Cape Gooseberry
 
 

Cape Gooseberry - Seed

Physalis pruinosa  

Large and very juicy fruit!

Cape gooseberry (Physalis edulis) is a healthy tropical surprise from South and Central America. When ripe the aromatic berries 3-4 cm in size have a deliciously sweet, refreshing flavour. They can be eaten fresh or used to make jams. If you sow indoors at the beginning of May and plant out at the end of May, you can look forward to harvesting as early as August.
 

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Cape gooseberries seed needs no prior treatment but soaking overnight in lukewarm water will encourage germination.

Sowing

Under glass period: from Frbruary to April.

Sow your Cape gooseberries from the beginning of February in an indoor propagator or mini greenhouse, in small peat pots or in a simple seed tray. A combination of peat pots, filled with good seeding compost and a room or mini greenhouse is easiest. Plant 1 seed per pot at 0.5 cm deep, fill with compost and stand in the mini-greenhouse or on a sunny window-sill.

Depending on temperature, germination will take place in 10-20 days. Do harden your seedlings off once they reach 10 cm. Leave the lid off for one hour longer every day for 5 days until they are acclimatised to normal humidity. They can then be potted up into a larger pot.

Keep the pots indoors until all chance of frost is passed and keep them in the light. If they grow too fast, slow things down by standing them in a cooler, bright spot until the outdoor temperature is right.

Spaniards brought Cape gooseberries from the South American Cape Horn.

The plant is one of the deadly nightshades (Solanaceae). It also resembles and is related to the Physalis alkekengi (Chinese Lantern) with its lovely red lanterns but those berries are not edible.

Cape gooseberries grow best in the greenhouse but will be fine outdoors too. Make sure you choose the warmest and most sheltered spot in your garden. This plant will grow tall and fairly bushy. The flower, once pollinated, will form a perfectly round fruit of 2-4 cm in diameter. The best ripe fruits will be those most in the sun. The delicious golden yellow through to an orange fruit has a sweet, refreshing taste with a really nice aroma. They are often used by chefs as a garnish to all sorts of dishes – make sure you eat them as they are just delicious!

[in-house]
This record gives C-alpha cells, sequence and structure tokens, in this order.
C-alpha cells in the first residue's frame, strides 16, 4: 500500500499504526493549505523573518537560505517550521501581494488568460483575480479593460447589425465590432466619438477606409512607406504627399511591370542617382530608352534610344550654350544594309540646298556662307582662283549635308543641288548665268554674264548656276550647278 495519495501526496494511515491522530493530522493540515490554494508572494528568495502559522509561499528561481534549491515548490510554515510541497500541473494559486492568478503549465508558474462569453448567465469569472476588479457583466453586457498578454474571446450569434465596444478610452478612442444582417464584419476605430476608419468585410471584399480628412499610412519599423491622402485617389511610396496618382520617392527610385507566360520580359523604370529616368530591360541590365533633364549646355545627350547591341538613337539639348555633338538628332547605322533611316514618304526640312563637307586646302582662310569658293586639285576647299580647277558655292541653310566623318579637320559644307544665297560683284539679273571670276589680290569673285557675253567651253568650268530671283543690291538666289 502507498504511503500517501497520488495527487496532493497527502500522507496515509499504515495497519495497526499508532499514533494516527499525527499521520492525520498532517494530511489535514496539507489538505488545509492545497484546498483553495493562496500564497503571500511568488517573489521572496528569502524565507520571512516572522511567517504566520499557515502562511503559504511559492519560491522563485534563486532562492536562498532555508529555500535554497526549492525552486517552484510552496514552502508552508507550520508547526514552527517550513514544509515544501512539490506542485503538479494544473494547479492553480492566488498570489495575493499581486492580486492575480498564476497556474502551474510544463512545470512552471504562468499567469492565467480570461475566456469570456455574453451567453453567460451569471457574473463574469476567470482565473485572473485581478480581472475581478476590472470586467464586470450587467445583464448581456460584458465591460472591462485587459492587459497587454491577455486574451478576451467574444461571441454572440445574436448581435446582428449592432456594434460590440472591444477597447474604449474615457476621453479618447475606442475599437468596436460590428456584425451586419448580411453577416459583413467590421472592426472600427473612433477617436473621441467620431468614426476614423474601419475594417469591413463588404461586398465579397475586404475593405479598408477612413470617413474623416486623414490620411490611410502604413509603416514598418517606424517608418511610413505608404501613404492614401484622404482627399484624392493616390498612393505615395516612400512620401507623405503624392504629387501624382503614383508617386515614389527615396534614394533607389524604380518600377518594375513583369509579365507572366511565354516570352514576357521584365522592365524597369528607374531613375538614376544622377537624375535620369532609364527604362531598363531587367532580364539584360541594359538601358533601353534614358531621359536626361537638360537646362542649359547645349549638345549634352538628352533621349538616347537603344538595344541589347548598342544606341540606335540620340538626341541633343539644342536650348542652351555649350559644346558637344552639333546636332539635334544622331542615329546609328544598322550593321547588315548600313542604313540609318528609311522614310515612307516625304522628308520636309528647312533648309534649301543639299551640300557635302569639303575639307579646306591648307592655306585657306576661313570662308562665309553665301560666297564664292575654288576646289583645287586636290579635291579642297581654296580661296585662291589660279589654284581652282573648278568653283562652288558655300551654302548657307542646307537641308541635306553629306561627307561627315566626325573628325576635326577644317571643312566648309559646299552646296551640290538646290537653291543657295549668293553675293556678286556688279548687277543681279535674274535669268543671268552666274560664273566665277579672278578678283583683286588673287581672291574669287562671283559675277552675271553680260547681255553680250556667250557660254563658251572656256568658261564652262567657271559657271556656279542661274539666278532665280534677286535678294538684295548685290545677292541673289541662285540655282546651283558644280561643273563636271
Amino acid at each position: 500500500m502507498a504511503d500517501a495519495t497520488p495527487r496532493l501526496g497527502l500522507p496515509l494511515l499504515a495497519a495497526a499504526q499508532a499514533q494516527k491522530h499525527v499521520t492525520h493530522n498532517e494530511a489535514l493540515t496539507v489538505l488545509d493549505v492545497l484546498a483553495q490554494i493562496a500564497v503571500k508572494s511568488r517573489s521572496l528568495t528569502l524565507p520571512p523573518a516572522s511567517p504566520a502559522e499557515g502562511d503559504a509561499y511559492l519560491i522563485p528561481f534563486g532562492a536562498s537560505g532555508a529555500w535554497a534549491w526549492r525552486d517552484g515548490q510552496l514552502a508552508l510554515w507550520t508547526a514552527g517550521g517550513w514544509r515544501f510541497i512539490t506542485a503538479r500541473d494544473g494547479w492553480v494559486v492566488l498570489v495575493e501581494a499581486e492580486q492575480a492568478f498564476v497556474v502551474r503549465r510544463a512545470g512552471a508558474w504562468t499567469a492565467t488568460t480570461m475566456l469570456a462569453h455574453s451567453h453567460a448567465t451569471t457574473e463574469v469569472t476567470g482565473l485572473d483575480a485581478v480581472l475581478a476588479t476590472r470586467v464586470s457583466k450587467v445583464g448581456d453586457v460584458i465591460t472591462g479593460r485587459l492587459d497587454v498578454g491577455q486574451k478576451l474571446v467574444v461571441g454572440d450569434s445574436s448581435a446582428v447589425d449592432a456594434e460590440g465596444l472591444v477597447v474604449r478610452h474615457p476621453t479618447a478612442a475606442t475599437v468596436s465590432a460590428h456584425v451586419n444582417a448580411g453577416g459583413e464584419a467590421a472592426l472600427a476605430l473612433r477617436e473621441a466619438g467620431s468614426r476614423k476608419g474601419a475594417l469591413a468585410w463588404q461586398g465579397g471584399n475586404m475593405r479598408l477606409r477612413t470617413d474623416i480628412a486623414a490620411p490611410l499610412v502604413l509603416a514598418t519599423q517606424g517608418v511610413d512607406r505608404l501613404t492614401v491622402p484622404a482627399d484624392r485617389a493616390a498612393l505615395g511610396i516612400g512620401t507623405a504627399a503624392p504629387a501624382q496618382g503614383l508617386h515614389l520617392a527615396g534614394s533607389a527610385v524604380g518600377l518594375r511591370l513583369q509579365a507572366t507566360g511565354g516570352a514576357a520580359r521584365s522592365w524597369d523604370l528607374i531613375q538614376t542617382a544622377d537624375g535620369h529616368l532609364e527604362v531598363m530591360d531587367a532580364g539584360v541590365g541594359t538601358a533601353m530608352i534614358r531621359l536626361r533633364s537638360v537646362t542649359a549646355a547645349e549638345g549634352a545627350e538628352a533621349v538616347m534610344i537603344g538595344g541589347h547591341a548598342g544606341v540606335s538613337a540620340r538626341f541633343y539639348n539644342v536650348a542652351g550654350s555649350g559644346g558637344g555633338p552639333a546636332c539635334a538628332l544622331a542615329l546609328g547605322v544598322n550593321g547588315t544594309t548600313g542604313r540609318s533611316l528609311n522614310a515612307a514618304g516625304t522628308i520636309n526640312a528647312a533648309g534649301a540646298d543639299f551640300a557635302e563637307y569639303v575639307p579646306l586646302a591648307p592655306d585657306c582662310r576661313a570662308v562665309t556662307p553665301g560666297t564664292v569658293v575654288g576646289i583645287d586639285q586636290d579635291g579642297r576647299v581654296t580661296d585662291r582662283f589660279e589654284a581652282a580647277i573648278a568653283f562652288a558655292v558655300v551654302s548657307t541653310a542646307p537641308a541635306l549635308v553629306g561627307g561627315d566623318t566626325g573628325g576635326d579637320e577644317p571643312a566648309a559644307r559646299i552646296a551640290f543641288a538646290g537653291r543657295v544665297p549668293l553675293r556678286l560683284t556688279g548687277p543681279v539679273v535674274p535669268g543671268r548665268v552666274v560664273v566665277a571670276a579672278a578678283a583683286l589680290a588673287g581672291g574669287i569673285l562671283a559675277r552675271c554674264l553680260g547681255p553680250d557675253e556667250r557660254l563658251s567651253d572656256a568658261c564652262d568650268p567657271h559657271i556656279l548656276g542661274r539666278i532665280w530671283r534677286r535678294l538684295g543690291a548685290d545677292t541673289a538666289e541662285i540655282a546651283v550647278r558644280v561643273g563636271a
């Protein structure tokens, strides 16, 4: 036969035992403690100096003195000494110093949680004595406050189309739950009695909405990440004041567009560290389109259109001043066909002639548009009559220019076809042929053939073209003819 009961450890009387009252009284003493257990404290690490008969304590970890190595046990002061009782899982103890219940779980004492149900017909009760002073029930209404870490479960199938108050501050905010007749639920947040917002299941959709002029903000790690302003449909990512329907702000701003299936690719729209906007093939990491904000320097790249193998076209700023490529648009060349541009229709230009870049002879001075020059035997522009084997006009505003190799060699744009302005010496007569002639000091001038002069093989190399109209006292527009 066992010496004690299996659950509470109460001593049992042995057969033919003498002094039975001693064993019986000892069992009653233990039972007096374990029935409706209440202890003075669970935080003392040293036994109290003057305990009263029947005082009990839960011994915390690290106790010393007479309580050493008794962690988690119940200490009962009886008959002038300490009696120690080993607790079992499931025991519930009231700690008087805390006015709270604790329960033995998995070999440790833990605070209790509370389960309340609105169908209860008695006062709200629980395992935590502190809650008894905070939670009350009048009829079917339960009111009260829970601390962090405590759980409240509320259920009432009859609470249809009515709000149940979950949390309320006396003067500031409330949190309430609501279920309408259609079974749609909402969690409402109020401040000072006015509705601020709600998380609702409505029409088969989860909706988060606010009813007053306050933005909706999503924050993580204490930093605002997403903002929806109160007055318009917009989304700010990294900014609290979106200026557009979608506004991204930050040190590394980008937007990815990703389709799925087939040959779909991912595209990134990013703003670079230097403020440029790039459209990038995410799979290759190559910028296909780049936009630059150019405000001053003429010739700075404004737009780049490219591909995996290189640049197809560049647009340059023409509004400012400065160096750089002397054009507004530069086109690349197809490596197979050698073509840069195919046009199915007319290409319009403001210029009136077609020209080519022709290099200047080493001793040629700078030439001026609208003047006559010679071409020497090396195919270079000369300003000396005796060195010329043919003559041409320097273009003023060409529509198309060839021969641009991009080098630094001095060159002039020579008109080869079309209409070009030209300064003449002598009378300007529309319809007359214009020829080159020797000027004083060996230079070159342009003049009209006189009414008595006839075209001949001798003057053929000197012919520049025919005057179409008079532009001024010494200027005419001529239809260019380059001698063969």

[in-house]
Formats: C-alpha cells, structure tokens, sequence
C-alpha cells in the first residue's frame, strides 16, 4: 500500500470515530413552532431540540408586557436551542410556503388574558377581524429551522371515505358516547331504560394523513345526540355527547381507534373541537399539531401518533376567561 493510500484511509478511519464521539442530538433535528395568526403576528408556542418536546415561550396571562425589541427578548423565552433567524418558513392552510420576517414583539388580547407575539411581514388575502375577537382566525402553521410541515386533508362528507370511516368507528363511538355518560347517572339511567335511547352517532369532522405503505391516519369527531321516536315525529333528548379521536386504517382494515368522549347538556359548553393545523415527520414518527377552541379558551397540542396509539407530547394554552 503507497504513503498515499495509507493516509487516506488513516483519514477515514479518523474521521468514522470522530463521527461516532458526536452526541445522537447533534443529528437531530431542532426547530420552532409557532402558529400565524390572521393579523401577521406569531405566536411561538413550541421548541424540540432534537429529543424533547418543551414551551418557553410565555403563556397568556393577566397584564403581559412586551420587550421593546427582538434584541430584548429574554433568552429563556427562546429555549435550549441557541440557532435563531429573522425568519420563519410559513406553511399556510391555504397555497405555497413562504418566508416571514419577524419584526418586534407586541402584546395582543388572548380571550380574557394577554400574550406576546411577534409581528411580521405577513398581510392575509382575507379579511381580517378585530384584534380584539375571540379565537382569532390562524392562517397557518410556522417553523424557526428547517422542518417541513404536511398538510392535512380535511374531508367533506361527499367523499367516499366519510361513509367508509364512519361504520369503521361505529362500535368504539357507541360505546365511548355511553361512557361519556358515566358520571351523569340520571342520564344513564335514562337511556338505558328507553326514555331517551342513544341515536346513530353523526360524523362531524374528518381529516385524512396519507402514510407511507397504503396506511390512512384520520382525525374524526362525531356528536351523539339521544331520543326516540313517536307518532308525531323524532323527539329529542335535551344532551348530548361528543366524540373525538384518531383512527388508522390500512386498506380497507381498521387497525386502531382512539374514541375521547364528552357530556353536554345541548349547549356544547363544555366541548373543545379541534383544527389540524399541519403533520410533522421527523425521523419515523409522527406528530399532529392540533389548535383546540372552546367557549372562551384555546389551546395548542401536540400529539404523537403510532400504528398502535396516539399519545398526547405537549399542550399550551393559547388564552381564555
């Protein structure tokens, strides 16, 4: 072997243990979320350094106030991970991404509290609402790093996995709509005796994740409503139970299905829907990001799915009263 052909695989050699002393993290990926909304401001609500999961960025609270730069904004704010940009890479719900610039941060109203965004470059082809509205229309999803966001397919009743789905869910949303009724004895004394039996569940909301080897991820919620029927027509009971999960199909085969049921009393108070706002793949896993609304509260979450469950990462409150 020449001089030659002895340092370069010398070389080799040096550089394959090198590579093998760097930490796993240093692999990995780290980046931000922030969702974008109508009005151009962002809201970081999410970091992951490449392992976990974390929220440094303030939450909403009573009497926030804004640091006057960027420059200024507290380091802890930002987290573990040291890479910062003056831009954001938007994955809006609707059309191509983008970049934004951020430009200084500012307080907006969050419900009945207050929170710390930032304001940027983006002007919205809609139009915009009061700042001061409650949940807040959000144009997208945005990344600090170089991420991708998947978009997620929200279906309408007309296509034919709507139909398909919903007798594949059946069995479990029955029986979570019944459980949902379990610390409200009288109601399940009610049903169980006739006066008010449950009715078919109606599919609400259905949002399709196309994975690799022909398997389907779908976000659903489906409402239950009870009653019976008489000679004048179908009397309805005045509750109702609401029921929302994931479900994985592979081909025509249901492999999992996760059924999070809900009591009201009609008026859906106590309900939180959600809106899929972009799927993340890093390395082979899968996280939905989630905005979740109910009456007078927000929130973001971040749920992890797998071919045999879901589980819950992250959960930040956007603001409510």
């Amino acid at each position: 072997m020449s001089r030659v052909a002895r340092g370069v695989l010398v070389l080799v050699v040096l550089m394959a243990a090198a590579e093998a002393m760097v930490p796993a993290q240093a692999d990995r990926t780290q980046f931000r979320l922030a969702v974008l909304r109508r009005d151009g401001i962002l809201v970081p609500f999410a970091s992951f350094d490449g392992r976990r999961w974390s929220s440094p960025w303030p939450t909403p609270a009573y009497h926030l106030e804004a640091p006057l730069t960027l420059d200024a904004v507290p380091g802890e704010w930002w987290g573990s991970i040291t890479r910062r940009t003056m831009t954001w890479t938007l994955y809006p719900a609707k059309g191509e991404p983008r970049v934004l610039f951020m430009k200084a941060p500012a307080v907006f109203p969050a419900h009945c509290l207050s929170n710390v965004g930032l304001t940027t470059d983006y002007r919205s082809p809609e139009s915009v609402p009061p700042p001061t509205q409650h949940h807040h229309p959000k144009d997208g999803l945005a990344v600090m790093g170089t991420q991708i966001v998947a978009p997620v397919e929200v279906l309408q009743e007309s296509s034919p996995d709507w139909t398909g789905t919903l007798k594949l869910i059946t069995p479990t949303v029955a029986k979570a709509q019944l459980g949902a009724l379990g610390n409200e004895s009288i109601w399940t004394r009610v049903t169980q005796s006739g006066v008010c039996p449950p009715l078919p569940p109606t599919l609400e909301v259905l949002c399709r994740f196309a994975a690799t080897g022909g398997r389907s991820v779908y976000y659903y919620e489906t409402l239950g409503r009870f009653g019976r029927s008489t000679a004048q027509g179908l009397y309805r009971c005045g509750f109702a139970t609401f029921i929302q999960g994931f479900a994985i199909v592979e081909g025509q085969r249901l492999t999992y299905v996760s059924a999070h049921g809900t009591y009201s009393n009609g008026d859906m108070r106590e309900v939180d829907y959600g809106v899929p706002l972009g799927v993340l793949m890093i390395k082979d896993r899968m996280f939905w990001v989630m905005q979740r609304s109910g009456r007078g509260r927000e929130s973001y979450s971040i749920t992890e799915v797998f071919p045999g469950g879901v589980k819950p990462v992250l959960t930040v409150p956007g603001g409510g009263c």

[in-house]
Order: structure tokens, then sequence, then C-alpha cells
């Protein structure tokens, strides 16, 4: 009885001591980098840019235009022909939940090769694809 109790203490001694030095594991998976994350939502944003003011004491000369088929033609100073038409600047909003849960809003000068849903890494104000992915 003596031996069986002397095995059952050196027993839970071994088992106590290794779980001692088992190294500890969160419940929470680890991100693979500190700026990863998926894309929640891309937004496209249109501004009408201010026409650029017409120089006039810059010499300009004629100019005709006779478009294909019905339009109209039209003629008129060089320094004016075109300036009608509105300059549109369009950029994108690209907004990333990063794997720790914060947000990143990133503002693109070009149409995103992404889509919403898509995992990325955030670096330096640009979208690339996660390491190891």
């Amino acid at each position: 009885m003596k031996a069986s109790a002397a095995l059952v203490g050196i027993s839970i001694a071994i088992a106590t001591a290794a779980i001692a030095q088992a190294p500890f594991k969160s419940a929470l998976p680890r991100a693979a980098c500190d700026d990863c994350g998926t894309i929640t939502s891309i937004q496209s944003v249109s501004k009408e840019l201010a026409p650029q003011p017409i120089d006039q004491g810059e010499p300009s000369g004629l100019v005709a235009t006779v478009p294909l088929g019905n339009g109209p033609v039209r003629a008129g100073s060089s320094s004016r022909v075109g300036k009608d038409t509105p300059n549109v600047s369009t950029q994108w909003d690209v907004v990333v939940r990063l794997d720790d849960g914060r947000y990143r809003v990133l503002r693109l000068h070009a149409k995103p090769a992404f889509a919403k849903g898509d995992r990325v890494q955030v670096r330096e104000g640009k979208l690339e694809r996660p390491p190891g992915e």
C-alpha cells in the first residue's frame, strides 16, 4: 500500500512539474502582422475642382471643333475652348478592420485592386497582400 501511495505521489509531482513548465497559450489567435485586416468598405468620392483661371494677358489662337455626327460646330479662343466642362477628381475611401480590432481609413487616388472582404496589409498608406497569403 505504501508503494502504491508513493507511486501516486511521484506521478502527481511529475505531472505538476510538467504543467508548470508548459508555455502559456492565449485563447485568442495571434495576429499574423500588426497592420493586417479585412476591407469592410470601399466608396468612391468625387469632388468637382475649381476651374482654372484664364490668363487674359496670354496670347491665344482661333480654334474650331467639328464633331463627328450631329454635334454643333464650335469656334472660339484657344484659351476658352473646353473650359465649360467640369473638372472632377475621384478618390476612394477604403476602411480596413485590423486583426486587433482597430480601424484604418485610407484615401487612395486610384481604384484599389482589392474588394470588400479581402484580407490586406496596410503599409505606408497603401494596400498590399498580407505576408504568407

Fallen fruit that is not picked up will take seed producing new plants where they have fallen! If you have the room for it, try over wintering them. Stand the plant(s) in the light in a cool (bed)room and water sparingly but keep the soil relatively moist. When all chance of frost is passed, plant them out again. Cut back to 1/3, feed the plant and keep it moist.



Use

Fresh Cape gooseberries are best not kept in the fridge and will keep for several weeks as they do not continue to ripen indoors. If you want to get the last of the fruit to ripen, bring the whole plant indoors at the end of the season.

Cape gooseberries are good for you and contain lots of vitamin C.

Cape gooseberries go with everything... great in salads, tasty in the hand. Kids love them - put some in a packed lunch.

It is usually later in the year before the fruits are on sale in the shops - a small punnet with a few fruits. Home grown are of course so much tastier!

Plant your Cape gooseberries outdoors only when all chance of frost has passed - around mid-May. Do harden them off first - let them acclimatise by standing the seedlings in a shady spot outdoors for 1 hour longer every day for a week. You can then pot them up into a large pot (around 40 cm in diameter), 3 to a pot. They can now be placed in full sun. They will grow bigger and faster in the greenhouse but outdoors is fine as long as they are sheltered and in the sun.

Cape gooseberries can be planted in rows in the garden where it is sheltered but sunny - 70 cm apart. Provide each plant with a support and tie it carefully in, moving up the cane at least once a week. They will grow to 1-1.5 m high.

(Bumble) bees will pollinate the plants from June and the fruits will set easily enough. Try to avoid wetting the plant when watering - only water the soil, giving extra in dry periods. Keep the bed weed-free and the plants will thrive.

Harvesting

Harvest period: July to November.

Ripe fruits give a little when lightly pressed and have a nice yellow through to an orange tint. The green 'lantern' will have dried up by then. Use both hands and a pair of scissors or a sharp knife to pick them - avoid damaging the plant. Fallen fruit is good for a while and can still be eaten.